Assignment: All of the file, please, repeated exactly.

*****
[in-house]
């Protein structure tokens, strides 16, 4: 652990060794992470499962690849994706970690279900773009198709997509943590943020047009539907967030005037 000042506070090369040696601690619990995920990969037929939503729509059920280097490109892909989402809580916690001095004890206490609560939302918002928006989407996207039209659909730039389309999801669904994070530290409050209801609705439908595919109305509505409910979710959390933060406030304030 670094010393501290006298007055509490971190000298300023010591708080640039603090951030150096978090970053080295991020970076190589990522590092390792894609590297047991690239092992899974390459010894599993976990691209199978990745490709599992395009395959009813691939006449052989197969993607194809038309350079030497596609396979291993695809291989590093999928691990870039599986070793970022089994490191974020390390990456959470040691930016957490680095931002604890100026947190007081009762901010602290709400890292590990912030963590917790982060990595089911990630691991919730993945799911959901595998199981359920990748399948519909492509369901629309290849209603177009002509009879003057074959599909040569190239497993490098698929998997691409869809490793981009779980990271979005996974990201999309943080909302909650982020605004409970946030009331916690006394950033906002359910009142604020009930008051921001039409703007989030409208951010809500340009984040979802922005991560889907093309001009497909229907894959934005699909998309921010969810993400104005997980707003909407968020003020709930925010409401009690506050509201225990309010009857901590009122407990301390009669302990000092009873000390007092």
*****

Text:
[in-house]
């Protein structure tokens, strides 16, 4: 652990060794992470499962690849994706970690279900773009198709997509943590943020047009539907967030005037 000042506070090369040696601690619990995920990969037929939503729509059920280097490109892909989402809580916690001095004890206490609560939302918002928006989407996207039209659909730039389309999801669904994070530290409050209801609705439908595919109305509505409910979710959390933060406030304030 670094010393501290006298007055509490971190000298300023010591708080640039603090951030150096978090970053080295991020970076190589990522590092390792894609590297047991690239092992899974390459010894599993976990691209199978990745490709599992395009395959009813691939006449052989197969993607194809038309350079030497596609396979291993695809291989590093999928691990870039599986070793970022089994490191974020390390990456959470040691930016957490680095931002604890100026947190007081009762901010602290709400890292590990912030963590917790982060990595089911990630691991919730993945799911959901595998199981359920990748399948519909492509369901629309290849209603177009002509009879003057074959599909040569190239497993490098698929998997691409869809490793981009779980990271979005996974990201999309943080909302909650982020605004409970946030009331916690006394950033906002359910009142604020009930008051921001039409703007989030409208951010809500340009984040979802922005991560889907093309001009497909229907894959934005699909998309921010969810993400104005997980707003909407968020003020709930925010409401009690506050509201225990309010009857901590009122407990301390009669302990000092009873000390007092």